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KEPHALIS (Givaudan)

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Kephalis (Givaudan) 
is a very versatile and rich product, used as a long lasting heart/basic note. It blends well with floral notes (jasmine, rose, violet, lavender, etc.) as well as sophisticated amber, woody-aldehydic, tobacco and masculine creations.

Odor Strength: Medium

 

Odor Type: wood

 

Longevity: 96 Hours

 

Note: Base

 

Use Up To: 8%

In Fragrance Concentration.

 

Flash Point: 261.00 °F. TCC ( 127.22 °C. )

SDS

 

CAS # 36306-87-3

Product Reviews

(8 Ratings, 4 Reviews) Average Rating:
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Building Block
RRUGGER (New York, NY) 1/13/2020 2:04 PM
This is a wonderful material that becomes one of your building blocks as you learn more and more how to use it. It provides exceptional diffusion and synergy at relatively low amounts, it makes any wood EO bloom, and it blends beautifully with Orris Root and Violet Leaf. It works as an aldehyde or an Iso E Super (depending on the blend) imparting radiance where you didn't think you wanted it, until you blended it and got it. It works wonders as part of a Sandalwood Accord, or with Pink Peppercorn to support it from the base, or with Vetiver, Patchouli and Oud. As a building block in a perfumer's organ, I find it indispensable for precious woods base accords.
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exquisite, slightly spicy
Parker Turtenwald (Olympia, WA) 10/10/2019 8:15 PM
Certainly a fascinating material, deserves 5 out of 5 stars. Has so many subtle facets, really hard to describe, but I'll try... beautiful exquisite sort of grapefruit-vetiver, rich Virginia tobacco, chemical patchouli smell, also with a more spicy woody character like beta-caryophyllene. Overall Kaphalis kind of reminds one of the smell of Pine-Sol cleaner or turpentine, but in a much better way, if that makes sense. the grapefruit-vetiver-tobacco (it's a single note, that exists somewhere between those smells) smell is a little mossy as well, maybe 30%. It's that light mossiness aspect that I really like. It definitely has both some dry tobacco and damp mossy character, but the dry tobacco facet outweighs the damp facet by 65 to 35 %. The vetiver/tobacco dominates much more than the grapefruit/moss. It does smell natural and exquisite but it also half smells synthetic and chemical, in another way. The exquisite aspect makes me think of a fine hand woven ornate Persian rug. I almost get a slight dry clear cedar in the afternotes of Kephalis. (It's subtly astringent and harsh like cedar but not at all balsamic) Observation about the smell of Kephalis on skin: There's a surface to it like Clary Sage, maybe just a little bit softer than that. It has a green facet, but not the typical acetate green, more like a tobacco and moss green, tobacco juice-like, also the wood shavings commonly used in the bottom of animal cages, maybe a light white cedar wood smells like it could be a natural material, or really close to that. If you can imagine Clary Sage, but a deeper softer version, with a medium to moderate tobacco facet, mostly dry, kind of cedar-like dryness, but with maybe the tiniest bit of wet tobacco leaf aspect too. I'm also getting something in the undertones that's like the leaves combined with the wood of eucalyptus trees, but without the cold camphor aspect (or only the tiniest bit of camphor).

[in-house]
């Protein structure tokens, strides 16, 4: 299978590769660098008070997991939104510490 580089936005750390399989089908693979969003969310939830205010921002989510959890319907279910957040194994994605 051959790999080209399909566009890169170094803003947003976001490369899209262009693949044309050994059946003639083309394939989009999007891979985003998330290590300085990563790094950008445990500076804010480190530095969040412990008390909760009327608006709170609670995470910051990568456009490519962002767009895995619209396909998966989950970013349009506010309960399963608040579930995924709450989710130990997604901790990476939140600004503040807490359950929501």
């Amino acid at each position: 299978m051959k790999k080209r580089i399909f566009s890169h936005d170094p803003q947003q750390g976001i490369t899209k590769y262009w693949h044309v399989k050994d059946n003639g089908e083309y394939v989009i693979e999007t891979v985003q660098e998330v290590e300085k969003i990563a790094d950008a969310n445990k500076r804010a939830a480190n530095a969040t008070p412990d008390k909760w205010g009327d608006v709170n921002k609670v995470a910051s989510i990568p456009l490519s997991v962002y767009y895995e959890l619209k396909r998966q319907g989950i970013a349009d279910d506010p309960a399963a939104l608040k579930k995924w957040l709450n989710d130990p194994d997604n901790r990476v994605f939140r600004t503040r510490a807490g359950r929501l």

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Amazing
Timothy Wood (Olathe, KS) 5/31/2016 1:11 PM
I agree with every word Matt said. I received this as a sample and am now wishing I had ordered more. It has a rich wood to slightly floral smell. This would work great in masculine blends, as the description states. I'm using it in a blend of a sandalwood base with violet leaf and flower mids and verbena and citrus/herbaceous top notes. Great stuff!
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Special
Matt Salas (CA) 1/14/2015 11:47 PM
In woody fragrances, and with resins, this chem performs in much the same way that Hedione does for florals. It doesnt have a particularly strong scent on it's own, but it lends a surprisingly huge amount of diffusion to woody basenotes. Can help a little bit of Oud go a long way.